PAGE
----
Don’t be afraid to challenge insurance company procedures! If you feel someone has made a mistake they probably have. Xmas 2013 we sort of forgot a candle was burning! Luckily before it burnt the house down it only burnt through the table burning a couple of holes and scorching it in other places. I telephoned the Liverpool  and Victoria insurance company to request a claim form and was told that I would have to pay the £150 excess to the loss adjustor when he arrived. I don’t think so! As this was a customer service representative I decided to write to the CEO (contact details for all CEOs at ceoemail.com) of the insurance company. So the correspondence went as follows:

23/01/14 emailed CEO informed him that we had been told that an Assessor would come and we would have to pay a cheque for £150 and this would be deducted from the amount paid out. Said what an appalling, outrageous and unfair system it appeared to be. We offered to send photos but this was declined. How on earth is anyone meant to make a decision about whether it is worth paying the excess and an increase in future premiums? You could look at the photos and give some indication, but this had been refused. Mentioned the Unfair Trading Regulations 2008 as believed this to be an unfair commercial practice, misleading the consumer as to what they can expect. I attached the photos that were deemed unnecessary. “You may send an Assessor and deduct the excess from the settlement should we choose to take it” said I. Threatened the ombudsman and Small Claims Court. Did the trick.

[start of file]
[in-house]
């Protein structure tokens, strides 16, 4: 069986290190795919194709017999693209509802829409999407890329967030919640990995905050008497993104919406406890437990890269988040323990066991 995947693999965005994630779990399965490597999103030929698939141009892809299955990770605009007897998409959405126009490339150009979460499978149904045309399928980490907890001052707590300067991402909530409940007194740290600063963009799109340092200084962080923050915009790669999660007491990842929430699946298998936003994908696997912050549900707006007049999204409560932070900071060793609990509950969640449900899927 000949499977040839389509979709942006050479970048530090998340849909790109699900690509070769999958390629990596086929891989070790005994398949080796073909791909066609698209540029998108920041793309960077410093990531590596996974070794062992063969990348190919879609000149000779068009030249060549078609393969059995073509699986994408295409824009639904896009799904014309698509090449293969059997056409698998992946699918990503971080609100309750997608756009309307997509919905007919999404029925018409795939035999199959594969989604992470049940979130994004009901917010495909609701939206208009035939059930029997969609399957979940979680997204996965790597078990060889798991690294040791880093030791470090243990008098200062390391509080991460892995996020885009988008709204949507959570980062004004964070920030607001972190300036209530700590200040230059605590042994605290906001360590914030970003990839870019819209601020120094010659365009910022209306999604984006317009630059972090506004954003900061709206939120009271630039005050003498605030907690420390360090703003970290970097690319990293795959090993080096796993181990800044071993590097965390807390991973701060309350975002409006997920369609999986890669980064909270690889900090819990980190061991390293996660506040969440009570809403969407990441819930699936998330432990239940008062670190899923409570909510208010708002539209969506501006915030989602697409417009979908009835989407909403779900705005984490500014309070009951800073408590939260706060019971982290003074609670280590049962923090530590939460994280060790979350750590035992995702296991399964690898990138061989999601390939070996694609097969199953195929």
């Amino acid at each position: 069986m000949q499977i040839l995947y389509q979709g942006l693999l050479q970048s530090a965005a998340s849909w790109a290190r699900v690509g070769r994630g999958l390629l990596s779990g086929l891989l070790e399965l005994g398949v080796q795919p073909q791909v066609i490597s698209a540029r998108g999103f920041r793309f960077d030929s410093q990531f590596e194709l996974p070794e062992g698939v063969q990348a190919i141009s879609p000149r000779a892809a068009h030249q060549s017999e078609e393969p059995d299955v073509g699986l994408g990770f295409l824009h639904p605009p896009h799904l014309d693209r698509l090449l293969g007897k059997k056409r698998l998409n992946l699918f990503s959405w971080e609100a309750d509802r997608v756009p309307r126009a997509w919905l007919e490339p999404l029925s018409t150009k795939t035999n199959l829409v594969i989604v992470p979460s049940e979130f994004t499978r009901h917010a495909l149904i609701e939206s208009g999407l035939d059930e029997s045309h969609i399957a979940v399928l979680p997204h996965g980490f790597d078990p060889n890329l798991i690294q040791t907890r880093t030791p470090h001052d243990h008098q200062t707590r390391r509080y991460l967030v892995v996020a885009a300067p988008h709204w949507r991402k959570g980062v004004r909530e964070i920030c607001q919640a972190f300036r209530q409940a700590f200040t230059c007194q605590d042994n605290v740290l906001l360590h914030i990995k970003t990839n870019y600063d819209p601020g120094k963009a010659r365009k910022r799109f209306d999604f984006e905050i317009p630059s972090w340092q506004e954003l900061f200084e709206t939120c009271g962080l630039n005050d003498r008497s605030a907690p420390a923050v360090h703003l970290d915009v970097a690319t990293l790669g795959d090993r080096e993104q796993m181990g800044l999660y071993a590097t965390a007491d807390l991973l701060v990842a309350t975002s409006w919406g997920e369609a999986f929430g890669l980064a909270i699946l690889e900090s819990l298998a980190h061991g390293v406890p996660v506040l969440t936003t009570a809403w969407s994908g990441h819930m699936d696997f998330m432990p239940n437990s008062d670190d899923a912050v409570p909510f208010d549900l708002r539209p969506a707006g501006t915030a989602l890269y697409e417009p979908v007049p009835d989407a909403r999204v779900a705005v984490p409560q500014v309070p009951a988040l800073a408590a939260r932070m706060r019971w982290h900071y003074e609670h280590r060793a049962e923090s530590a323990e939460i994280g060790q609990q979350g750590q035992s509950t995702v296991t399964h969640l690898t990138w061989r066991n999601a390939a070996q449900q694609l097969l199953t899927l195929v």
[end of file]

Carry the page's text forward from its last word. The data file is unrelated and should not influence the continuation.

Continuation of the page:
24/01/14 response from someone in the CEO’s team stating that he would like to arrange an inspection of the table by their contractor’s Independent Inspections to see if the table can be restored. Offered us opportunity to arrange a report ourselves for which they would pay. Apologised that I was told I would need to pay the excess in the first instance, this should only be applied to a settlement.

28/01/14 emailed to say I had contacted restorers who said that just by looking at the photos they can see that the table is beyond repair and the quote for providing a report with details of how much it would cost to replace will be £35 plus VAT. I reiterated that I was categorically told that the cheque had to be paid before we agreed to settle. This was queried several times because it sounded so ludicrous. The customer services representative was adamant that the cheque had to be paid to the assessor and asked why this was. He clearly thought that this was the correct procedure so I was quite sure that this was not the first time it has been done and saw no reason why I should not take the matter further and expected redress for the inconvenience caused.


28/01/14 response to say go ahead with quote and that he would listen to the call and get back to me.

29/01/14 further email to say that I was correct and I had been advised as I said I had been! Oh whoopee do! Should I be pleased that they decided I wasn’t a liar?! He had discussed the matter with the handler and apparently there was some confusion. With building repairs, they would expect their contractors to arrange to collect an excess before carrying out repairs but this would usually be after they had inspected damage and assessed the approximate costs. The handler was informed of the error and a significant misunderstanding about the claims process was put right. How you confuse a building with a table I am unsure. The report was accepted I settled and took the £25 goodwill gesture for the inconvenience.

Insurance can be a minefield, whether house, vehicles or health! Most people have a story to tell. Don’t forget to use the tips on here for complaining and insurance is well covered in the book!

If you want to contact Liverpool and Victoria insurance company CEO you can do so here.